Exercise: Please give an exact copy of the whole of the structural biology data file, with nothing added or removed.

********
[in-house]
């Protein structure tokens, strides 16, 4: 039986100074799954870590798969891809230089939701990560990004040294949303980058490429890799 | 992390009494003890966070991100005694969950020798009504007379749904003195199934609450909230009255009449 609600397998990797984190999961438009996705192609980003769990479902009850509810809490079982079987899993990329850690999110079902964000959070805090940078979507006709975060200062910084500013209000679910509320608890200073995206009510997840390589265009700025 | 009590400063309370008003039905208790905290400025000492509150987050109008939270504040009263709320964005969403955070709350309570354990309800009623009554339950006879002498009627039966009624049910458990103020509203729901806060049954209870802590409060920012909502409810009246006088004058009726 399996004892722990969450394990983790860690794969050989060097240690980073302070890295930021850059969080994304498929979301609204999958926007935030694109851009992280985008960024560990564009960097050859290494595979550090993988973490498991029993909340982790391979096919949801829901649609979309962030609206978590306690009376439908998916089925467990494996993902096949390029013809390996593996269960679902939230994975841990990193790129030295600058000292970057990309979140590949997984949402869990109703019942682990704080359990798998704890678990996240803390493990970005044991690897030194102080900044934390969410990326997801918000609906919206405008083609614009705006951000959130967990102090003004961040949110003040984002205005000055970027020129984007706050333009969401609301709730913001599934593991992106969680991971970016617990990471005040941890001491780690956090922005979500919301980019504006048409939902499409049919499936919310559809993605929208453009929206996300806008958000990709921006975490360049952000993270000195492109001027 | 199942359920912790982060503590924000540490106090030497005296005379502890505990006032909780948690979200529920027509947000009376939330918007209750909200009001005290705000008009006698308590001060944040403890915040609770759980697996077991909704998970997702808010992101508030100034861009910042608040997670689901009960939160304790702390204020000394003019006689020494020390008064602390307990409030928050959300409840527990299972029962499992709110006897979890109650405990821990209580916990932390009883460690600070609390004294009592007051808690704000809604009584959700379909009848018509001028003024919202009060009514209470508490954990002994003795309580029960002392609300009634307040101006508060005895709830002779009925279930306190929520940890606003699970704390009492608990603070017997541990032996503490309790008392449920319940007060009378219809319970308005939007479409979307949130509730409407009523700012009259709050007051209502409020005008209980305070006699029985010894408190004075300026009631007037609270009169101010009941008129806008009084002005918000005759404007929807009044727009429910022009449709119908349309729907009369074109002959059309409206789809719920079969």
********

[in-house]
């Protein structure tokens, strides 16, 4: 039986100074799954870590798969891809230089939701990560990004040294949303980058490429890799 | 992390009494003890966070991100005694969950020798009504007379749904003195199934609450909230009255009449 609600397998990797984190999961438009996705192609980003769990479902009850509810809490079982079987899993990329850690999110079902964000959070805090940078979507006709975060200062910084500013209000679910509320608890200073995206009510997840390589265009700025 | 009590400063309370008003039905208790905290400025000492509150987050109008939270504040009263709320964005969403955070709350309570354990309800009623009554339950006879002498009627039966009624049910458990103020509203729901806060049954209870802590409060920012909502409810009246006088004058009726 399996004892722990969450394990983790860690794969050989060097240690980073302070890295930021850059969080994304498929979301609204999958926007935030694109851009992280985008960024560990564009960097050859290494595979550090993988973490498991029993909340982790391979096919949801829901649609979309962030609206978590306690009376439908998916089925467990494996993902096949390029013809390996593996269960679902939230994975841990990193790129030295600058000292970057990309979140590949997984949402869990109703019942682990704080359990798998704890678990996240803390493990970005044991690897030194102080900044934390969410990326997801918000609906919206405008083609614009705006951000959130967990102090003004961040949110003040984002205005000055970027020129984007706050333009969401609301709730913001599934593991992106969680991971970016617990990471005040941890001491780690956090922005979500919301980019504006048409939902499409049919499936919310559809993605929208453009929206996300806008958000990709921006975490360049952000993270000195492109001027 | 199942359920912790982060503590924000540490106090030497005296005379502890505990006032909780948690979200529920027509947000009376939330918007209750909200009001005290705000008009006698308590001060944040403890915040609770759980697996077991909704998970997702808010992101508030100034861009910042608040997670689901009960939160304790702390204020000394003019006689020494020390008064602390307990409030928050959300409840527990299972029962499992709110006897979890109650405990821990209580916990932390009883460690600070609390004294009592007051808690704000809604009584959700379909009848018509001028003024919202009060009514209470508490954990002994003795309580029960002392609300009634307040101006508060005895709830002779009925279930306190929520940890606003699970704390009492608990603070017997541990032996503490309790008392449920319940007060009378219809319970308005939007479409979307949130509730409407009523700012009259709050007051209502409020005008209980305070006699029985010894408190004075300026009631007037609270009169101010009941008129806008009084002005918000005759404007929807009044727009429910022009449709119908349309729907009369074109002959059309409206789809719920079969």